Besides price stability, one of the most difficult things to achieve in the world of cryptocurrencies and bitcoin is consensus.
To that end, recent headlines out of Argentina underscore some of the more existential debates surrounding cryptos’ place in investing but also in monetary policy.
Various news report that Argentina President Alberto Fernandez — interviewed by Argentine media outlet Caja Negra — said late last week that in examining whether CBDCs would be embraced, or if bitcoin would be a form of legal tender, said “I don’t want to go too far out on a limb […] but there is no reason to say ‘no’… They say the advantage is that the inflationary effect is largely nullified.”
But separately, also last week, governor of that country’s central bank, Miguel Pesce, said bitcoin is not a financial asset and said the central bank will “regulate the intersection of Bitcoin with the payment system and exchange market.”
Here, then, lies a key point of debate and of friction — whether and when or how bitcoin should be used as a means of payment, especially in economies that are marked by high levels of cash usage and by inflation.
Argentina’s inflation rate hovers around 50 percent. The idea of taking on bitcoin as a hedge against inflation comes in part because there is a finite amount of it that can be created — 21 million of them, to be exact. There’s some level of value — it remains to be seen where that level is — tied to scarcity value (volatility is still the name of the game for bitcoin and other cryptos).
The fact that bitcoin also exists “apart” from the central bank system also may prove attractive when viewed against the uncertainty of economies that grapple with inflation, with less-than-stable governments.
Past offers some prologue here. Earlier in the year, El Salvador announced plans to make bitcoin legal tender alongside the U.S. dollar.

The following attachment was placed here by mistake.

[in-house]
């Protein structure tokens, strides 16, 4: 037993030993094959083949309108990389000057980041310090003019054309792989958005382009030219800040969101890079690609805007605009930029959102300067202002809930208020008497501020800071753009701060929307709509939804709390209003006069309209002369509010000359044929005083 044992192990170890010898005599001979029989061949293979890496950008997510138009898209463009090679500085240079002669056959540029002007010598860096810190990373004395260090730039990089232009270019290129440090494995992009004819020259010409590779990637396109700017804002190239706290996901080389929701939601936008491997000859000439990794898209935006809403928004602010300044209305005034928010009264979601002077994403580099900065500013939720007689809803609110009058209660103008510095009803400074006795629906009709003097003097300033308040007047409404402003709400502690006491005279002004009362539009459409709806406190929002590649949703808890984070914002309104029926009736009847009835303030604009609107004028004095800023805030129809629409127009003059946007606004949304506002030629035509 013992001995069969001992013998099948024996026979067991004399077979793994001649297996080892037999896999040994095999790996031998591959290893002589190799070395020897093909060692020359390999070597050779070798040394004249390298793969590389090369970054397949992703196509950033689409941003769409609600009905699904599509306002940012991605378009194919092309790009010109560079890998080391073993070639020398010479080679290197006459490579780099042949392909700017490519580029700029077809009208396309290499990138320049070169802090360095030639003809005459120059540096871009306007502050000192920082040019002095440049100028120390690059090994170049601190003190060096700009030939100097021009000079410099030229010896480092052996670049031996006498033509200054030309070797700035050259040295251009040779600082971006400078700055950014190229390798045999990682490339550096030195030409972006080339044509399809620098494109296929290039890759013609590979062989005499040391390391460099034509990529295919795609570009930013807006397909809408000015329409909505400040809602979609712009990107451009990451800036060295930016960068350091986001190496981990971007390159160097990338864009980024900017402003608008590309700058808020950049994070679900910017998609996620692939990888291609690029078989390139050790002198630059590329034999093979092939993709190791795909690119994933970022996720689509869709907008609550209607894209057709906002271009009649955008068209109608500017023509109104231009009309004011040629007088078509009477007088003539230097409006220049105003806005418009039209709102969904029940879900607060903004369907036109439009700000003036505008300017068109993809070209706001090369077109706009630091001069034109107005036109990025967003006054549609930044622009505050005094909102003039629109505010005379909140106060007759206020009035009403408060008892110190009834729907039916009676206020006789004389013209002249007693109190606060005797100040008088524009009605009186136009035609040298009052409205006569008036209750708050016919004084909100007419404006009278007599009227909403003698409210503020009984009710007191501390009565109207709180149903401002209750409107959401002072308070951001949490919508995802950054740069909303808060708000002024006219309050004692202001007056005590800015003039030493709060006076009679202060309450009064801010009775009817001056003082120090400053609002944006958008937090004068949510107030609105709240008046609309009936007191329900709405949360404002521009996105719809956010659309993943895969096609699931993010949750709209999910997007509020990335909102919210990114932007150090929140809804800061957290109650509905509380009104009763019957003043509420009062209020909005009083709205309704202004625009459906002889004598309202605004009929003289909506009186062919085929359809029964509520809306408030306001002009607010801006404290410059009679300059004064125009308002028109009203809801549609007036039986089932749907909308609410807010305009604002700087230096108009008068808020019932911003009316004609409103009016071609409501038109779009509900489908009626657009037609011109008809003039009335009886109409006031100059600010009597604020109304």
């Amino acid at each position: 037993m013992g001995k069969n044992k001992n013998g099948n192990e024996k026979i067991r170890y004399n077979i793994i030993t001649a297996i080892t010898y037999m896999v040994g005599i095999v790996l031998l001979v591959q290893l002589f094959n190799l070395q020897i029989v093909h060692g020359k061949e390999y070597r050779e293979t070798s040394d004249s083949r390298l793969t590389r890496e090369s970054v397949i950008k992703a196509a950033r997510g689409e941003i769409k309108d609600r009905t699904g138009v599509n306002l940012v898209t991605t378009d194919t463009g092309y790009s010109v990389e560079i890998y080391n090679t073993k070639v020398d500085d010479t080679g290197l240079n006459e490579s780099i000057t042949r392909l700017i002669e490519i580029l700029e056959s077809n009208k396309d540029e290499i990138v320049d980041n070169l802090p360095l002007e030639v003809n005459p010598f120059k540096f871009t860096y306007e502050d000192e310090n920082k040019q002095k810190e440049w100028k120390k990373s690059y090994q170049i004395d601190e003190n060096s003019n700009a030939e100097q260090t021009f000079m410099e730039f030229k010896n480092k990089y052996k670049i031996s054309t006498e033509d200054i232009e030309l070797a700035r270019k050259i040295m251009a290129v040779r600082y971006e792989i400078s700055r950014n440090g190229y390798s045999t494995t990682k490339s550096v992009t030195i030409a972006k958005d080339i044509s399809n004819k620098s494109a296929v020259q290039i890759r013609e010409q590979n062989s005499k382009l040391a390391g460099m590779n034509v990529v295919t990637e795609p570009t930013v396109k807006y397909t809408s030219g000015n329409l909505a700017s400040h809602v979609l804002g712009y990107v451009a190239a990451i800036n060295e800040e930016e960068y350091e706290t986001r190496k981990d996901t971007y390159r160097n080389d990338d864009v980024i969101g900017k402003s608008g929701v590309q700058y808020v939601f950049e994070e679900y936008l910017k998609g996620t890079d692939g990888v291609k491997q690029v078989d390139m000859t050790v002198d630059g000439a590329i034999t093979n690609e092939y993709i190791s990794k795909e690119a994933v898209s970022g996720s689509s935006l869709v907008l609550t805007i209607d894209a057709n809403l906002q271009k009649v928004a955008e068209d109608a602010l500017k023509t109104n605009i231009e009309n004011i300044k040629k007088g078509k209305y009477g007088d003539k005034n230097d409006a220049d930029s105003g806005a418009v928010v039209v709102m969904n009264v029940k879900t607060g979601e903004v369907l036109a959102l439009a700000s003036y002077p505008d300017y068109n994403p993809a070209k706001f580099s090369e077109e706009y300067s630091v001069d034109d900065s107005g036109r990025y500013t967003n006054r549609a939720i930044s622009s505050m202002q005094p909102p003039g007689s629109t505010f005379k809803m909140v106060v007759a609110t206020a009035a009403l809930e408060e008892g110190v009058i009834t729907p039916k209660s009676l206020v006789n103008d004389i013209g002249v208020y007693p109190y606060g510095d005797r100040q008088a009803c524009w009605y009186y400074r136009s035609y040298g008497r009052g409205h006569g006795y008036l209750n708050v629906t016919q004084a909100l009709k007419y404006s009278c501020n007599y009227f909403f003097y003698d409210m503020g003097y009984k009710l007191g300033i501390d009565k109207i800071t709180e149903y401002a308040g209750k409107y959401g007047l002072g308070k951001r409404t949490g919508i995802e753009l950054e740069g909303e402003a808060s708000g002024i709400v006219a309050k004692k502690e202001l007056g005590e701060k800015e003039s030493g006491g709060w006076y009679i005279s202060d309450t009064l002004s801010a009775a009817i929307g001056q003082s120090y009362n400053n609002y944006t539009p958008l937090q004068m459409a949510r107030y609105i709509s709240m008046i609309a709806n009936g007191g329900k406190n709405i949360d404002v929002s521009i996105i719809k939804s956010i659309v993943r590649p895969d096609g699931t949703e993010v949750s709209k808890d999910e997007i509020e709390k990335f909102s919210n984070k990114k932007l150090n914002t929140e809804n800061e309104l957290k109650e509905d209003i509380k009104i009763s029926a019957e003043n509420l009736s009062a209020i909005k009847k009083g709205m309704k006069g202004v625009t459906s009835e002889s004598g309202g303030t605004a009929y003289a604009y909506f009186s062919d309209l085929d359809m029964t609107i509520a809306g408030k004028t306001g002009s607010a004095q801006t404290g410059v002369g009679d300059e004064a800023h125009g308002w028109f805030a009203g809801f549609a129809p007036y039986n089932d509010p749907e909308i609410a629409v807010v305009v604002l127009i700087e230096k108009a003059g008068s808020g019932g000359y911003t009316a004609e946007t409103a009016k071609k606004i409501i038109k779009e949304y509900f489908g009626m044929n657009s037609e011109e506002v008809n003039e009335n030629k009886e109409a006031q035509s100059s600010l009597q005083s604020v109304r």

In addition, many of these countries — Argentina among them — are still working to digitize their payments functions.
Pesce, of the central bank, is quoted elsewhere as dismissing the emergence of a central bank digital currency (CBDC), saying, “reserve the role of regulator for the Central Bank and that it is the private ones who disseminate the system and develop the technological platforms so that the transactions are carried out. ” In effect, Pesce seems to be saying that at present at least there will not be an intra-governmental effort to launch a central bank-led currency, as we’ve seen in other countries that are in pilot phase or deployment, ranging from Jamaica, to China, to the U.S., of course.
Argentina said earlier this year that it had begun the rollout of a nation-wide digital payments system known as Transferencias 3.0, which harnesses QR codes. It may be the case that central bankers view accepting bitcoin in commercial/retail/general payments setting would muddy the waters; a CBDC launch would detract from current digitalization efforts.
In Argentina, at least, the president and the central banker seem to have divergent opinions on cryptos’ (and a CBDC’s) place in the world — signaling that no clear roadmap is in hand.